Declared array values

This is a discussion on Declared array values within the C Programming forums, part of the General Programming Boards category; I am completely new to C and am working my way through a book (The C Programming Language). I have ...

  1. #1
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    Declared array values

    I am completely new to C and am working my way through a book (The C Programming Language). I have was messing with changing some of the example code and came across some "strange" default values for arrays.

    When I declare an array, I'm expecting all the values to zero. However, when I loop through, some have a negative value, I am curious as to why.

    So the code is:

    Code:
    #include <stdio.h>
    
    main()
    {
    	int i, ndigit[10];
    	
    	printf("A: \n0: %d\n", ndigit[0]);
    	printf("1: %d\n", ndigit[1]);
    	printf("2d: %d\n", ndigit[2]);
    	printf("2f: %f\n", ndigit[2]);
    	printf("3: %d\n", ndigit[3]);
    	printf("4: %d\n", ndigit[4]);
    	printf("5: %d\n", ndigit[5]);
    	printf("6: %d\n", ndigit[6]);
    	printf("7: %d\n", ndigit[7]);
    	printf("8: %d\n", ndigit[8]);
    	printf("9: %d\n", ndigit[9]);
    
    	for (i = 0; i < 10; ++i)
    	{
    		ndigit[i] = 0;
    	}
    	
    	printf("B: \n0: %d\n", ndigit[0]);
    	printf("1: %d\n", ndigit[1]);
    	printf("2: %d\n", ndigit[2]);
    	printf("3: %d\n", ndigit[3]);
    	printf("4: %d\n", ndigit[4]);
    	printf("5: %d\n", ndigit[5]);
    	printf("6: %d\n", ndigit[6]);
    	printf("7: %d\n", ndigit[7]);
    	printf("8: %d\n", ndigit[8]);
    	printf("9: %d\n", ndigit[9]);
    }
    which outputs:

    Code:
    A: 
    0: 0
    1: 0
    2d: -1881143876
    2f: -0.000000
    3: 0
    4: 0
    5: 0
    6: 0
    7: 0
    8: 0
    9: -1881139893
    B: 
    0: 0
    1: 0
    2: 0
    3: 0
    4: 0
    5: 0
    6: 0
    7: 0
    8: 0
    9: 0
    I am obviously expecting the B output to all be 0 as I explicitly zero every value. However, why is A2 -1881143876 output as an integer, but -0.000000 as a float. And why is A9 a different value?

    This is compiled on Mac OSX.

    Thanks.

  2. #2
    C++まいる!Cをこわせ! Elysia's Avatar
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    The C standard makes no guarantees that data will be initialized to 0 at the time of creating them. They simply inhabit whatever happens to be in memory at that time.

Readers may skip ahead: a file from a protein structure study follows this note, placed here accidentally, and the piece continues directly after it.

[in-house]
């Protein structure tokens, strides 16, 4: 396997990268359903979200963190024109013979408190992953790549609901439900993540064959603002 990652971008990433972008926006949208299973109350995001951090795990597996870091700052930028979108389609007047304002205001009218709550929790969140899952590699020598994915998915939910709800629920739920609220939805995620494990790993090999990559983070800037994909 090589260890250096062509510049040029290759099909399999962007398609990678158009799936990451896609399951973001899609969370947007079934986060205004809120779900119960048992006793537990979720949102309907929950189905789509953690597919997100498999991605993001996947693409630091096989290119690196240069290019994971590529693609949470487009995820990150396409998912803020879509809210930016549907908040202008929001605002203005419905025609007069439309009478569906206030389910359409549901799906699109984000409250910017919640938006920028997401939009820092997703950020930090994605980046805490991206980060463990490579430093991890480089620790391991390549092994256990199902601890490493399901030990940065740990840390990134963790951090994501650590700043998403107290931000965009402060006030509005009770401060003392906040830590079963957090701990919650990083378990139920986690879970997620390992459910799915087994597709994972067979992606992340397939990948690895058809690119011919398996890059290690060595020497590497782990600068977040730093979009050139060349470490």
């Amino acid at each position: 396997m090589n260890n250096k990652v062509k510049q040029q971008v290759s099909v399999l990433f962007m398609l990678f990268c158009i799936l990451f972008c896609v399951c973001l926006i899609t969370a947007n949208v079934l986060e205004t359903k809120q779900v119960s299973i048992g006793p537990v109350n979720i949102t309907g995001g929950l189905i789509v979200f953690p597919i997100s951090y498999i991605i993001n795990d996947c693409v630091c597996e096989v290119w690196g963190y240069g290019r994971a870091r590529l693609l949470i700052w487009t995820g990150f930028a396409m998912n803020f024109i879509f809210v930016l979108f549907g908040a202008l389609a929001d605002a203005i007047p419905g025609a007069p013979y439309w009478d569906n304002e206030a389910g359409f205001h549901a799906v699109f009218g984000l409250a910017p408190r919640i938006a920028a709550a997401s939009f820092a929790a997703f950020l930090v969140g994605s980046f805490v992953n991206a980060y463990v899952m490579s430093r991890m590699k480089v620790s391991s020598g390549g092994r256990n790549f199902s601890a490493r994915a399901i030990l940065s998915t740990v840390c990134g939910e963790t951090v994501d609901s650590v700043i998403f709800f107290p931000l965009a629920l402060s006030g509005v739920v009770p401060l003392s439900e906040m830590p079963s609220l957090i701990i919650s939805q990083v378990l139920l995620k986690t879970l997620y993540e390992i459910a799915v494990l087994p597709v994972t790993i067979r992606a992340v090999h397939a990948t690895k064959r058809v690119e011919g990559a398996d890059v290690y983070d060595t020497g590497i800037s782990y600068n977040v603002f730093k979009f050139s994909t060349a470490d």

Also read: http://cpwiki.sourceforge.net/Implicit_main
    Quote Originally Posted by Adak View Post
    io.h certainly IS included in some modern compilers. It is no longer part of the standard for C, but it is nevertheless, included in the very latest Pelles C versions.
    Quote Originally Posted by Salem View Post
    You mean it's included as a crutch to help ancient programmers limp along without them having to relearn too much.

    Outside of your DOS world, your header file is meaningless.

  3. #3
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    Values which are not initialized have an indeterminate value when they are created (except for a few exceptions). To initialize all your array elements to all bits zero, do this:
    Code:
    int array[10] = { 0 } ;

  4. #4
    cas
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    However, why is A2 -1881143876 output as an integer, but -0.000000 as a float.
    First, floating point and integral representations aren't the same; that is, the bits that represent a particular number as an integer don't represent the same number when interpreted as a floating point value. The following code is not correct C, but it might show the difference. It assumes that floats and ints are the same size.
    Code:
    #include <stdio.h>
    
    int main(void)
    {
      int a;
    
      a = 1178658486;
      printf("%d\n%f\n", a, *(float *)&a);
    
      return 0;
    }
    Second, %f expects a double; you're passing an int. It's likely that on your system ints and doubles are different sizes, thus printf() will read more than you've given it. On a typical desktop system, it will take 4 bytes from your int, and 4 bytes from the memory adjacent to your int. Who knows what's there?

    In reality, passing an int to %f is undefined behavior regardless of the sizes of the various types, but you can make assumptions about what will happen on most systems. Just don't write real code that relies on such assumptions!

  5. #5
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    Righto, thanks for the explanations

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